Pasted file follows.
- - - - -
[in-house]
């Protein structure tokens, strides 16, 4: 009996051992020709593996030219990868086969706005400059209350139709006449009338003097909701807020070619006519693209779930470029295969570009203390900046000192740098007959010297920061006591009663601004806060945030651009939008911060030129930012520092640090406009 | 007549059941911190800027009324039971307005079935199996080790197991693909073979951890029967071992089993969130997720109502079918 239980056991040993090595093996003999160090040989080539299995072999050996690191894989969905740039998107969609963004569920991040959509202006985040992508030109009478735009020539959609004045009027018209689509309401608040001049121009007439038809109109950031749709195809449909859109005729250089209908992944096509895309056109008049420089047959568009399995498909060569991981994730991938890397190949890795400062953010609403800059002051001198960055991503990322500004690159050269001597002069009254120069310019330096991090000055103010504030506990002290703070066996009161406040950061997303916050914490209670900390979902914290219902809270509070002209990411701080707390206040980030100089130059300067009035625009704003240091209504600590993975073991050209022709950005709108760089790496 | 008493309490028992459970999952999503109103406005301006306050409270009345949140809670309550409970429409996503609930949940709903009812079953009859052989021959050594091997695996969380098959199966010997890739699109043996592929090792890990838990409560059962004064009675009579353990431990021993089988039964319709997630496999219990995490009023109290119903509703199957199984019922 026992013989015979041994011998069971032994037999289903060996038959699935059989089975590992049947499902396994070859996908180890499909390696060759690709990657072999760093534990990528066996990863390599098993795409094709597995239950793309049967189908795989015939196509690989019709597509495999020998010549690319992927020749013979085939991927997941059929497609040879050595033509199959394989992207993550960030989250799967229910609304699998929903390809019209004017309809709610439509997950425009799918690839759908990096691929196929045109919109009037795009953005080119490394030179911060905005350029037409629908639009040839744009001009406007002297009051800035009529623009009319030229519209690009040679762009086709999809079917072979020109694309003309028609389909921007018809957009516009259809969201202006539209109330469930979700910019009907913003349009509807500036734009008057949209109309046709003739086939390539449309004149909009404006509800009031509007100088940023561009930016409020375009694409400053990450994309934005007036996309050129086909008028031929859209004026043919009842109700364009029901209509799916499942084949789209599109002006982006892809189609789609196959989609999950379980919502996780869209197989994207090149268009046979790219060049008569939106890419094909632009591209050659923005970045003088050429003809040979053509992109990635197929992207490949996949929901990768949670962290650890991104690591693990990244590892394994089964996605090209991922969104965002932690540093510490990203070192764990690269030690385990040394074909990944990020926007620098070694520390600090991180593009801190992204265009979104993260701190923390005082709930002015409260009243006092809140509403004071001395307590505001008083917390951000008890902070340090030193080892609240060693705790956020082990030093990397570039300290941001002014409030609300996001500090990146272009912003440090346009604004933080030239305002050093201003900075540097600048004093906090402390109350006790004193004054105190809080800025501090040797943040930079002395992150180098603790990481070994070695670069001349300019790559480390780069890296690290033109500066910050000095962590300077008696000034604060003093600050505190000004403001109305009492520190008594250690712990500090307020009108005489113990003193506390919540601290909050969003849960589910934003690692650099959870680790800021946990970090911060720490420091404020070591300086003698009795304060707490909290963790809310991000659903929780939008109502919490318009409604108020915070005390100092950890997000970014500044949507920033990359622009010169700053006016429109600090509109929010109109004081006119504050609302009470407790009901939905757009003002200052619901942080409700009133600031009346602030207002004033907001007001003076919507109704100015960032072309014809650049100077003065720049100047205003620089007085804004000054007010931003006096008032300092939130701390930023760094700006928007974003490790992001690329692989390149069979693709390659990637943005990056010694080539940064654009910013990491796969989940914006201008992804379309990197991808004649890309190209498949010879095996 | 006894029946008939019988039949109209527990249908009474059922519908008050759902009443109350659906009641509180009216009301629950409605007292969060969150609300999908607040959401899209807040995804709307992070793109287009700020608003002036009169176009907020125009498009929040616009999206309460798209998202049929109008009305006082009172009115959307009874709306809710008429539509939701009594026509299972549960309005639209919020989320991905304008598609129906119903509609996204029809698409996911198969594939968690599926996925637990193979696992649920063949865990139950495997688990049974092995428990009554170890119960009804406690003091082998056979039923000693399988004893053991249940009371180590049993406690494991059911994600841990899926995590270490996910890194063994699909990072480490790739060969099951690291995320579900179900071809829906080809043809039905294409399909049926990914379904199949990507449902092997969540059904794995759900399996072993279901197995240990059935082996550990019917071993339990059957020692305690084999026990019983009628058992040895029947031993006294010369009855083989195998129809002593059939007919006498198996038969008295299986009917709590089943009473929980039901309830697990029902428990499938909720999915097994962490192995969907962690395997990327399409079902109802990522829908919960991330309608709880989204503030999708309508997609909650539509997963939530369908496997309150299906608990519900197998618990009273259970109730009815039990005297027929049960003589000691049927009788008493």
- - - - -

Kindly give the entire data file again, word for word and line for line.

[in-house]
């Protein structure tokens, strides 16, 4: 009996051992020709593996030219990868086969706005400059209350139709006449009338003097909701807020070619006519693209779930470029295969570009203390900046000192740098007959010297920061006591009663601004806060945030651009939008911060030129930012520092640090406009 | 007549059941911190800027009324039971307005079935199996080790197991693909073979951890029967071992089993969130997720109502079918 239980056991040993090595093996003999160090040989080539299995072999050996690191894989969905740039998107969609963004569920991040959509202006985040992508030109009478735009020539959609004045009027018209689509309401608040001049121009007439038809109109950031749709195809449909859109005729250089209908992944096509895309056109008049420089047959568009399995498909060569991981994730991938890397190949890795400062953010609403800059002051001198960055991503990322500004690159050269001597002069009254120069310019330096991090000055103010504030506990002290703070066996009161406040950061997303916050914490209670900390979902914290219902809270509070002209990411701080707390206040980030100089130059300067009035625009704003240091209504600590993975073991050209022709950005709108760089790496 | 008493309490028992459970999952999503109103406005301006306050409270009345949140809670309550409970429409996503609930949940709903009812079953009859052989021959050594091997695996969380098959199966010997890739699109043996592929090792890990838990409560059962004064009675009579353990431990021993089988039964319709997630496999219990995490009023109290119903509703199957199984019922 026992013989015979041994011998069971032994037999289903060996038959699935059989089975590992049947499902396994070859996908180890499909390696060759690709990657072999760093534990990528066996990863390599098993795409094709597995239950793309049967189908795989015939196509690989019709597509495999020998010549690319992927020749013979085939991927997941059929497609040879050595033509199959394989992207993550960030989250799967229910609304699998929903390809019209004017309809709610439509997950425009799918690839759908990096691929196929045109919109009037795009953005080119490394030179911060905005350029037409629908639009040839744009001009406007002297009051800035009529623009009319030229519209690009040679762009086709999809079917072979020109694309003309028609389909921007018809957009516009259809969201202006539209109330469930979700910019009907913003349009509807500036734009008057949209109309046709003739086939390539449309004149909009404006509800009031509007100088940023561009930016409020375009694409400053990450994309934005007036996309050129086909008028031929859209004026043919009842109700364009029901209509799916499942084949789209599109002006982006892809189609789609196959989609999950379980919502996780869209197989994207090149268009046979790219060049008569939106890419094909632009591209050659923005970045003088050429003809040979053509992109990635197929992207490949996949929901990768949670962290650890991104690591693990990244590892394994089964996605090209991922969104965002932690540093510490990203070192764990690269030690385990040394074909990944990020926007620098070694520390600090991180593009801190992204265009979104993260701190923390005082709930002015409260009243006092809140509403004071001395307590505001008083917390951000008890902070340090030193080892609240060693705790956020082990030093990397570039300290941001002014409030609300996001500090990146272009912003440090346009604004933080030239305002050093201003900075540097600048004093906090402390109350006790004193004054105190809080800025501090040797943040930079002395992150180098603790990481070994070695670069001349300019790559480390780069890296690290033109500066910050000095962590300077008696000034604060003093600050505190000004403001109305009492520190008594250690712990500090307020009108005489113990003193506390919540601290909050969003849960589910934003690692650099959870680790800021946990970090911060720490420091404020070591300086003698009795304060707490909290963790809310991000659903929780939008109502919490318009409604108020915070005390100092950890997000970014500044949507920033990359622009010169700053006016429109600090509109929010109109004081006119504050609302009470407790009901939905757009003002200052619901942080409700009133600031009346602030207002004033907001007001003076919507109704100015960032072309014809650049100077003065720049100047205003620089007085804004000054007010931003006096008032300092939130701390930023760094700006928007974003490790992001690329692989390149069979693709390659990637943005990056010694080539940064654009910013990491796969989940914006201008992804379309990197991808004649890309190209498949010879095996 | 006894029946008939019988039949109209527990249908009474059922519908008050759902009443109350659906009641509180009216009301629950409605007292969060969150609300999908607040959401899209807040995804709307992070793109287009700020608003002036009169176009907020125009498009929040616009999206309460798209998202049929109008009305006082009172009115959307009874709306809710008429539509939701009594026509299972549960309005639209919020989320991905304008598609129906119903509609996204029809698409996911198969594939968690599926996925637990193979696992649920063949865990139950495997688990049974092995428990009554170890119960009804406690003091082998056979039923000693399988004893053991249940009371180590049993406690494991059911994600841990899926995590270490996910890194063994699909990072480490790739060969099951690291995320579900179900071809829906080809043809039905294409399909049926990914379904199949990507449902092997969540059904794995759900399996072993279901197995240990059935082996550990019917071993339990059957020692305690084999026990019983009628058992040895029947031993006294010369009855083989195998129809002593059939007919006498198996038969008295299986009917709590089943009473929980039901309830697990029902428990499938909720999915097994962490192995969907962690395997990327399409079902109802990522829908919960991330309608709880989204503030999708309508997609909650539509997963939530369908496997309150299906608990519900197998618990009273259970109730009815039990005297027929049960003589000691049927009788008493």